But if the Prophet’s polygamy and battles can be understood historically, what of his marriage to young Aisha? Accounts of Aisha’s age at her wedding range from the early teens to early twenties. In my novel, I have chosen to directly face the controversy over Aisha’s age by using the most contentious account, that she was nine at the time she menstruated and consummated her wedding. The reason I have done this is to show that it is foolish to project modern values onto another time and world. In a desert environment where life expectancy was extremely low, early marriage was not a social issue – it was a matter of survival. Modern Christian historians have no problem suggesting that Mary was around twelve years old when she became pregnant with Jesus, as that was the normal age for marriage and childbearing in first century Palestine. Yet no one claims Mary’s youthful pregnancy was somehow perverse, because she lived in a world where reproduction took place immediately upon menstruation.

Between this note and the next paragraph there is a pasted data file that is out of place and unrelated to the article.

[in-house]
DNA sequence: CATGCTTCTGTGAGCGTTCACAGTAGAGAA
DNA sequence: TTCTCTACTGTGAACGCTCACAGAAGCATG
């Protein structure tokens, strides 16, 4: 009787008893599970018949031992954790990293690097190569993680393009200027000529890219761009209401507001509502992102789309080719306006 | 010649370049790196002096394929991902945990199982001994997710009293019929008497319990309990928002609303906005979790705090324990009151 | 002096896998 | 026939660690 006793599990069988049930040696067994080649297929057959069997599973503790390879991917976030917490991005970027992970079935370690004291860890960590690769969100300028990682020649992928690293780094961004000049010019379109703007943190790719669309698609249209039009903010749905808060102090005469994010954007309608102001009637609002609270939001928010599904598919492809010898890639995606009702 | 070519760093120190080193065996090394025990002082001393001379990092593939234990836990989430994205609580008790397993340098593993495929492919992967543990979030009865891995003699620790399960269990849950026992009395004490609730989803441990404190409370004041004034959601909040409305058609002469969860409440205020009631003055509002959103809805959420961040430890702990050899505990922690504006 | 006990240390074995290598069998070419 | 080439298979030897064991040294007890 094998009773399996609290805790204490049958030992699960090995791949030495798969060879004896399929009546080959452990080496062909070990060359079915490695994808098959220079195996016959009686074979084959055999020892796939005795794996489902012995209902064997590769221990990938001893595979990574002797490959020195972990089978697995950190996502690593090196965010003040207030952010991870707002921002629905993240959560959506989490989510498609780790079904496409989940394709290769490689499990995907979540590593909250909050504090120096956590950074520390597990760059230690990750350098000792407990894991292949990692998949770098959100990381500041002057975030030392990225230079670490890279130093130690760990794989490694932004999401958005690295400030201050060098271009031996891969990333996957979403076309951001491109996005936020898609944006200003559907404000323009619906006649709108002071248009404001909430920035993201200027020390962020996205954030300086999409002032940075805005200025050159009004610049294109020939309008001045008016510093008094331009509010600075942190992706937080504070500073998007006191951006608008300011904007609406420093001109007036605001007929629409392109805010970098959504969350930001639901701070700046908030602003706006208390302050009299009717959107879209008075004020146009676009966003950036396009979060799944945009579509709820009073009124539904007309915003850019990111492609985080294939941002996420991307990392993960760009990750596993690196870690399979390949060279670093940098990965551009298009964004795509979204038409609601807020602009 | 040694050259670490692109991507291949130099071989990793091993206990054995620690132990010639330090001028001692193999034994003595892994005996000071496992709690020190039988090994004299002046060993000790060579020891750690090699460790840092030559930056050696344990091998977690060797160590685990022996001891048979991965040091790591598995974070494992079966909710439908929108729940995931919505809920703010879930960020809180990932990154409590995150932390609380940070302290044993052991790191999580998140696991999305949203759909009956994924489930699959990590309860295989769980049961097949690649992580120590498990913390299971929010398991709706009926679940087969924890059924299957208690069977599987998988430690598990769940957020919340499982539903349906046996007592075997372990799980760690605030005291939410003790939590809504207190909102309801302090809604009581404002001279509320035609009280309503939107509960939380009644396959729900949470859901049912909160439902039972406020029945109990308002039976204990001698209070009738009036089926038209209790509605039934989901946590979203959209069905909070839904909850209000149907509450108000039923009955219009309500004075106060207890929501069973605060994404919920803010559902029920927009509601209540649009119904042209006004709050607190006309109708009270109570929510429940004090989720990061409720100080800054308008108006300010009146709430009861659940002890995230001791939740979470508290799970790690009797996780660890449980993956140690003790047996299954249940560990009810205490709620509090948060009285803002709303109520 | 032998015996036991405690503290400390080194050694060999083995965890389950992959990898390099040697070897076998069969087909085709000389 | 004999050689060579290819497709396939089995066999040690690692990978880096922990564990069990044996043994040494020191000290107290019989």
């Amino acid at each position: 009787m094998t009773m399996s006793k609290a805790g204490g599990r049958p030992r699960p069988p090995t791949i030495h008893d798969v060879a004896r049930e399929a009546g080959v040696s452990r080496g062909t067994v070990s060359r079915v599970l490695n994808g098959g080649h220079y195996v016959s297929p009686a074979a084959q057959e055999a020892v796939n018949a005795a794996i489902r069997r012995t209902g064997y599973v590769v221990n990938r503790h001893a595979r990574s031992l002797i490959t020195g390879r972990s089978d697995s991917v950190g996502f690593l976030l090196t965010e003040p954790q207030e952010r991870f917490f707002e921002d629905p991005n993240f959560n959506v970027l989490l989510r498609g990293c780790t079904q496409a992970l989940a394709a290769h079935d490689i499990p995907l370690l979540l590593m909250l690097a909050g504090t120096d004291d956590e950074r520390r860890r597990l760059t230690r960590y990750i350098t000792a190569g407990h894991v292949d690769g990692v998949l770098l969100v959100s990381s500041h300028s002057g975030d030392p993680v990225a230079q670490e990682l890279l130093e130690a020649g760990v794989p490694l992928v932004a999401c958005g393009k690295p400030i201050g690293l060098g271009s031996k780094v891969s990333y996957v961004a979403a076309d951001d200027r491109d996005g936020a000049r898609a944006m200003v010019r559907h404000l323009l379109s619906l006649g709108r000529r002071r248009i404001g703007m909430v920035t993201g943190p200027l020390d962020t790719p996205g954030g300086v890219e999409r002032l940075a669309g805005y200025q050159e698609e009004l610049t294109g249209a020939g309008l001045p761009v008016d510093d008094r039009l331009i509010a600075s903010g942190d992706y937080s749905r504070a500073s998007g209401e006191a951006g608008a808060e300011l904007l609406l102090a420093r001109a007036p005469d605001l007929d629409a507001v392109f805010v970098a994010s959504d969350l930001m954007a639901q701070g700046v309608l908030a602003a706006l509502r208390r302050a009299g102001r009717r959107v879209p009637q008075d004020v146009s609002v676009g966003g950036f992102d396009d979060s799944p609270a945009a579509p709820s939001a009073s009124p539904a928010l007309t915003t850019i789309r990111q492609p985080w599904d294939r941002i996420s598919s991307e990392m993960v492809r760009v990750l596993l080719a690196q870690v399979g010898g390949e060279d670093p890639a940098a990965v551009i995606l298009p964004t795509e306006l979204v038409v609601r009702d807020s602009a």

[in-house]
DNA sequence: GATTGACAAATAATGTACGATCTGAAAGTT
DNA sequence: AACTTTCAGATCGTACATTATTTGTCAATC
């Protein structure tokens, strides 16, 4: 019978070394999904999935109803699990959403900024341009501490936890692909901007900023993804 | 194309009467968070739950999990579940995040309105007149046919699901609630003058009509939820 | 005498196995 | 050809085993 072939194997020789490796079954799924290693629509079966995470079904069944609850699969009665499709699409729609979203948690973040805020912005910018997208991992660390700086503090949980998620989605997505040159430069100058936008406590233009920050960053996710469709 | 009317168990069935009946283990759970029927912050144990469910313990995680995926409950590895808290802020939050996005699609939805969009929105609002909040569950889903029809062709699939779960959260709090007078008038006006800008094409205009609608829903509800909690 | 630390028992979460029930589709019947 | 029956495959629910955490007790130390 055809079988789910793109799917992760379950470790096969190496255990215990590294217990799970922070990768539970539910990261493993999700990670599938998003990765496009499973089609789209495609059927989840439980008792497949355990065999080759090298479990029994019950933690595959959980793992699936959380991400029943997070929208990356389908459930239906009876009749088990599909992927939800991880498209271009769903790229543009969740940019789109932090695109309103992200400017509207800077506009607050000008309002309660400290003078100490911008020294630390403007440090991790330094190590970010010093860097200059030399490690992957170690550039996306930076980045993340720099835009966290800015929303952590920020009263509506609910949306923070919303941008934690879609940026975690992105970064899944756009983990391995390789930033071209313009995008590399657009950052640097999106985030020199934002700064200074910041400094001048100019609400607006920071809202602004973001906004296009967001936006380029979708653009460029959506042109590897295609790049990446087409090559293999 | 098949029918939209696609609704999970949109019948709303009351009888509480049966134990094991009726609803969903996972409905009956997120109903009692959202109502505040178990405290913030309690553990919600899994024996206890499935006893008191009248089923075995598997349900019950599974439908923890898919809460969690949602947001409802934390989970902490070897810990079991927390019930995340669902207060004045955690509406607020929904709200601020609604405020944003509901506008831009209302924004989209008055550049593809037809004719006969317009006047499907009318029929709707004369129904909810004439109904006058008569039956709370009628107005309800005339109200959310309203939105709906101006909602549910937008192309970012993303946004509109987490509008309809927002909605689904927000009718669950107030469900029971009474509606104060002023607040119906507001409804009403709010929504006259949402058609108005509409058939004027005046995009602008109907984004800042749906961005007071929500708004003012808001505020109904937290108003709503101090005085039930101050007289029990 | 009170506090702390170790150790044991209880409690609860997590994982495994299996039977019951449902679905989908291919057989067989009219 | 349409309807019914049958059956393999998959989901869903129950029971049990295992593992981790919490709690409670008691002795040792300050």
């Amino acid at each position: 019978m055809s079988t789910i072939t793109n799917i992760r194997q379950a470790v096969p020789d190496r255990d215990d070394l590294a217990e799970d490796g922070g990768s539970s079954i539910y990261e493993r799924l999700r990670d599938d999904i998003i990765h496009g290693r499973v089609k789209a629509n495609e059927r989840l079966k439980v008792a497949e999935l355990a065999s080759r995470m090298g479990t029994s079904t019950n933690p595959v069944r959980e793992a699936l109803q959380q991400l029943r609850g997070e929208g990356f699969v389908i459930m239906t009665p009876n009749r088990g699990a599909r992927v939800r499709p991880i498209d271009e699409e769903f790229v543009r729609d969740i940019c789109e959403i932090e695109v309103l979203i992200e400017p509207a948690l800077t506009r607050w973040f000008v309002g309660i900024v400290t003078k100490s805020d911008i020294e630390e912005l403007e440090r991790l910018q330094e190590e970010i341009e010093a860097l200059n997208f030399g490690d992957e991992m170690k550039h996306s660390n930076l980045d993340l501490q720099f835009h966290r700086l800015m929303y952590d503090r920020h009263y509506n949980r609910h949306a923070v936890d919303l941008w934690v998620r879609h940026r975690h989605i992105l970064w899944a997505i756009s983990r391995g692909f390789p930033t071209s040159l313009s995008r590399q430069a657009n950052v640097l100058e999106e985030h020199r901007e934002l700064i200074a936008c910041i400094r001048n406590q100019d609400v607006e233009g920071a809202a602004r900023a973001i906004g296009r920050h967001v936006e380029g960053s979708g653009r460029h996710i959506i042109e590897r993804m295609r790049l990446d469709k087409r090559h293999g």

All in all, there is enough in my novel to offend and outrage anyone who has a specific agenda regarding Islam. Some non-Muslims will label me as an apologist for suggesting that their critiques of the Prophet are unfair and motivated by a bigoted agenda. And some conservative Muslims will not like the book, because their agenda is to portray Islam and its heroes in as perfect and pristine ways as possible. But as a believing Muslim myself, I embrace the humanity of these people, as did the early Muslim historians. There is nothing to learn from a plastic saint who does not share our foibles and weaknesses. The point of Mother of the Believers is that if flawed, passionate, complex people like the founders of Islam could find spiritual enlightenment, maybe we can too.